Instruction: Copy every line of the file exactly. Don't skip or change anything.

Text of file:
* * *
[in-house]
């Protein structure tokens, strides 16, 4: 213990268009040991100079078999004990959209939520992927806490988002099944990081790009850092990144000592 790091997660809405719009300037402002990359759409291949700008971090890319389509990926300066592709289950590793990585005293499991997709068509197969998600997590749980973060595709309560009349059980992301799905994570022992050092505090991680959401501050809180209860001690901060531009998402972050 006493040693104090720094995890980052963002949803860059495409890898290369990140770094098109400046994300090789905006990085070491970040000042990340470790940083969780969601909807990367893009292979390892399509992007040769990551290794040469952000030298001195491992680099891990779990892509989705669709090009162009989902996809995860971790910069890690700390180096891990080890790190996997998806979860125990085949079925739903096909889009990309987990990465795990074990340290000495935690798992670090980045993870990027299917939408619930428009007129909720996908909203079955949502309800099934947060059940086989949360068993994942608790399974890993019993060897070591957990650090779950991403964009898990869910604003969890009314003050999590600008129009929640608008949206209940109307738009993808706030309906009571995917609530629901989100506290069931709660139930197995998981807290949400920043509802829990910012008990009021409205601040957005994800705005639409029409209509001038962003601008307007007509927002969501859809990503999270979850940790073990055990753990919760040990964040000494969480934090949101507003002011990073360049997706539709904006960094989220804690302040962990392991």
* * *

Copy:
[in-house]
């Protein structure tokens, strides 16, 4: 213990268009040991100079078999004990959209939520992927806490988002099944990081790009850092990144000592 790091997660809405719009300037402002990359759409291949700008971090890319389509990926300066592709289950590793990585005293499991997709068509197969998600997590749980973060595709309560009349059980992301799905994570022992050092505090991680959401501050809180209860001690901060531009998402972050 006493040693104090720094995890980052963002949803860059495409890898290369990140770094098109400046994300090789905006990085070491970040000042990340470790940083969780969601909807990367893009292979390892399509992007040769990551290794040469952000030298001195491992680099891990779990892509989705669709090009162009989902996809995860971790910069890690700390180096891990080890790190996997998806979860125990085949079925739903096909889009990309987990990465795990074990340290000495935690798992670090980045993870990027299917939408619930428009007129909720996908909203079955949502309800099934947060059940086989949360068993994942608790399974890993019993060897070591957990650090779950991403964009898990869910604003969890009314003050999590600008129009929640608008949206209940109307738009993808706030309906009571995917609530629901989100506290069931709660139930197995998981807290949400920043509802829990910012008990009021409205601040957005994800705005639409029409209509001038962003601008307007007509927002969501859809990503999270979850940790073990055990753990919760040990964040000494969480934090949101507003002011990073360049997706539709904006960094989220804690302040962990392991």